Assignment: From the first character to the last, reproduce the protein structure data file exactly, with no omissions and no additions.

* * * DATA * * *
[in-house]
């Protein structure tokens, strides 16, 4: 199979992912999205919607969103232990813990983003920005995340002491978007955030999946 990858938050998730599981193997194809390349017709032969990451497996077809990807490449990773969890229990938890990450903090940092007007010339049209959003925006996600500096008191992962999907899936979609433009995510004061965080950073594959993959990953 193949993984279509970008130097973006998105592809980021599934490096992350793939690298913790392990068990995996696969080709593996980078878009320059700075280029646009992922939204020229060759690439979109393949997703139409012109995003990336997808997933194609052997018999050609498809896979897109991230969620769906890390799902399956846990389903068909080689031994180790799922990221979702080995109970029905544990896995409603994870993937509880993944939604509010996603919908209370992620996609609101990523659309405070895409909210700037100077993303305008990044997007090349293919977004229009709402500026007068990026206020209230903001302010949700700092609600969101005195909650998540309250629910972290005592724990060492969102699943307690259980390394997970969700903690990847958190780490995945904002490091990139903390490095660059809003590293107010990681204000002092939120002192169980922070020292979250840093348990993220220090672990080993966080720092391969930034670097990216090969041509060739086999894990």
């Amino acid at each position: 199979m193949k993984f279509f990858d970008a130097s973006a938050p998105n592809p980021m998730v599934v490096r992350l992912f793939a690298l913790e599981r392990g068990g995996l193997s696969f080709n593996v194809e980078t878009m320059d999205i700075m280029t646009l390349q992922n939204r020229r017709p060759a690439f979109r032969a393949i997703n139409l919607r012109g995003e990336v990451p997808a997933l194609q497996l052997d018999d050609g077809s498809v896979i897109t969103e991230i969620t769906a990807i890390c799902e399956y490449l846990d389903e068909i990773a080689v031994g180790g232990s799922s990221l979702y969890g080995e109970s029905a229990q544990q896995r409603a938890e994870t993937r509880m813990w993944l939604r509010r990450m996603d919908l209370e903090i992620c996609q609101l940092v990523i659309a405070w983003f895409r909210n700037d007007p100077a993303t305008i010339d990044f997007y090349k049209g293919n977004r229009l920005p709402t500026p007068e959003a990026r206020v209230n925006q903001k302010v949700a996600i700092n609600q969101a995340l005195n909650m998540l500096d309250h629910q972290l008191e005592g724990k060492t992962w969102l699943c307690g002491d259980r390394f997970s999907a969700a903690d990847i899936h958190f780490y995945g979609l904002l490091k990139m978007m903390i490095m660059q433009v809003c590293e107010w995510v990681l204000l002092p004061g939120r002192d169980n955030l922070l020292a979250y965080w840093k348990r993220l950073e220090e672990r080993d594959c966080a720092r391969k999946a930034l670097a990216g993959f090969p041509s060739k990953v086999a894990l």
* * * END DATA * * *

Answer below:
[in-house]
């Protein structure tokens, strides 16, 4: 199979992912999205919607969103232990813990983003920005995340002491978007955030999946 990858938050998730599981193997194809390349017709032969990451497996077809990807490449990773969890229990938890990450903090940092007007010339049209959003925006996600500096008191992962999907899936979609433009995510004061965080950073594959993959990953 193949993984279509970008130097973006998105592809980021599934490096992350793939690298913790392990068990995996696969080709593996980078878009320059700075280029646009992922939204020229060759690439979109393949997703139409012109995003990336997808997933194609052997018999050609498809896979897109991230969620769906890390799902399956846990389903068909080689031994180790799922990221979702080995109970029905544990896995409603994870993937509880993944939604509010996603919908209370992620996609609101990523659309405070895409909210700037100077993303305008990044997007090349293919977004229009709402500026007068990026206020209230903001302010949700700092609600969101005195909650998540309250629910972290005592724990060492969102699943307690259980390394997970969700903690990847958190780490995945904002490091990139903390490095660059809003590293107010990681204000002092939120002192169980922070020292979250840093348990993220220090672990080993966080720092391969930034670097990216090969041509060739086999894990």
């Amino acid at each position: 199979m193949k993984f279509f990858d970008a130097s973006a938050p998105n592809p980021m998730v599934v490096r992350l992912f793939a690298l913790e599981r392990g068990g995996l193997s696969f080709n593996v194809e980078t878009m320059d999205i700075m280029t646009l390349q992922n939204r020229r017709p060759a690439f979109r032969a393949i997703n139409l919607r012109g995003e990336v990451p997808a997933l194609q497996l052997d018999d050609g077809s498809v896979i897109t969103e991230i969620t769906a990807i890390c799902e399956y490449l846990d389903e068909i990773a080689v031994g180790g232990s799922s990221l979702y969890g080995e109970s029905a229990q544990q896995r409603a938890e994870t993937r509880m813990w993944l939604r509010r990450m996603d919908l209370e903090i992620c996609q609101l940092v990523i659309a405070w983003f895409r909210n700037d007007p100077a993303t305008i010339d990044f997007y090349k049209g293919n977004r229009l920005p709402t500026p007068e959003a990026r206020v209230n925006q903001k302010v949700a996600i700092n609600q969101a995340l005195n909650m998540l500096d309250h629910q972290l008191e005592g724990k060492t992962w969102l699943c307690g002491d259980r390394f997970s999907a969700a903690d990847i899936h958190f780490y995945g979609l904002l490091k990139m978007m903390i490095m660059q433009v809003c590293e107010w995510v990681l204000l002092p004061g939120r002192d169980n955030l922070l020292a979250y965080w840093k348990r993220l950073e220090e672990r080993d594959c966080a720092r391969k999946a930034l670097a990216g993959f090969p041509s060739k990953v086999a894990l």